A.f. of L. Parley Hits Persecution of Jews; Asks Jewish Commonwealth in Palestine
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A.f. of L. Parley Hits Persecution of Jews; Asks Jewish Commonwealth in Palestine

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The 63rd annual convention of the American Federation of Labor adopted a resolution over the week-end condemning the persecution of the Jewish people in Axis-held Europe, asking for their rehabilitation after the war in their native lands, and demanding the abrogation of the British White Paper of 1939 which will close Palestine to Jewish immigration next Spring.

The resolution also urged the establishment of a Jewish National Home in Palestine in accordance with the pledge contained in the Balfour Declaration, and praised the Histadruth, the Palestine Federation of Labor, for its contributions towards the development of the country. It was introduced by A.F. of L. vice-president Mathew Woll, and was adopted unanimously after an address by J. B. Goldberg of the Millinery Workers Union, in which he described the plight of the Jews in Europe and warned that if immediate rescue measures are not taken no Jews will remain alive by the end of the war.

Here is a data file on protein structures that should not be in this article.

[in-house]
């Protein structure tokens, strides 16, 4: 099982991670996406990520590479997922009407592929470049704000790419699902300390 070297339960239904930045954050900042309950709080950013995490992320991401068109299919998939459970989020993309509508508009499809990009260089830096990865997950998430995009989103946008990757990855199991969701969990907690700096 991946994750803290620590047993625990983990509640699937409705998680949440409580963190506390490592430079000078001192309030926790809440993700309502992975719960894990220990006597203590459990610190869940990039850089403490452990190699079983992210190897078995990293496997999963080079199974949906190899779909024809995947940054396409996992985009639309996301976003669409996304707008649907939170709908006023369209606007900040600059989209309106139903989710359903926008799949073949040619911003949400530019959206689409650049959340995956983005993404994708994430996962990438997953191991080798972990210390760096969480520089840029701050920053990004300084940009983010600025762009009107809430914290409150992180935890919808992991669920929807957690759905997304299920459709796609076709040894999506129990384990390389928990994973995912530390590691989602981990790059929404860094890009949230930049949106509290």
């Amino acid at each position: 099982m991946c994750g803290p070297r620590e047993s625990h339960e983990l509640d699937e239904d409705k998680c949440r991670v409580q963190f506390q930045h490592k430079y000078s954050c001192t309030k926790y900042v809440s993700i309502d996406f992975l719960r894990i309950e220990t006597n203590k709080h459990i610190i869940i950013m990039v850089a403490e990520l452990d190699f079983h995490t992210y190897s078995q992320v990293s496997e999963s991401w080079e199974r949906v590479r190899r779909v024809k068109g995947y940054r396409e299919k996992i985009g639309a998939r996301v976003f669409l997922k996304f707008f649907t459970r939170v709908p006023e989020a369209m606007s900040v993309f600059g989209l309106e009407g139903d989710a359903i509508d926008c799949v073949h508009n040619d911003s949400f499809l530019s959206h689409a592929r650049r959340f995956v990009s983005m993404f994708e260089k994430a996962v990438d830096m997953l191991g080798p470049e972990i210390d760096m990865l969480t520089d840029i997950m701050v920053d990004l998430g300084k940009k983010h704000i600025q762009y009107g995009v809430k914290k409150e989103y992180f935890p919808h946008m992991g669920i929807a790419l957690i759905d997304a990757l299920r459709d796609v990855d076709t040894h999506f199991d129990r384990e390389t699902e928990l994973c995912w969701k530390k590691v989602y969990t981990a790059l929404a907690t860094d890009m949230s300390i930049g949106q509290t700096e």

The report of the executive council of the A.F. of L., just released to the delegates, voices opposition to large-scale post-war immigration from Europe and Asia to the United States after the war and declares that “the representatives of the American Federation of Labor have followed the immigration restriction policies as laid down by the Federation conventions and in regard to pending bills these policies should be adhered to as it will be impossible for the workers in this country to compete with a flood of European and Asiatic immigrants.”

“When this war ends,” the report points out, “the return of the millions in the armed forces and the adjustment of industry from a war to a consumer basis will create an unemployment problem never previously known. It will be absolutely impossible for this country to absorb the millions now desirous of immigrating to the United States.” The executive council report on immigration problems concludes by directing the officers of the A.F. of L. “to carry out the decisions of conventions regarding immigration exclusion laws.”

At the same time the council reiterated its policy of non-discrimination in employment and in trade unions because of race, creed or color. It emphasized that this policy “has always been the fundamental policy” of the Federation. It expressed support for the efforts of the Fair Employment Practice Committee, on which an A.F. of L. representative sits.

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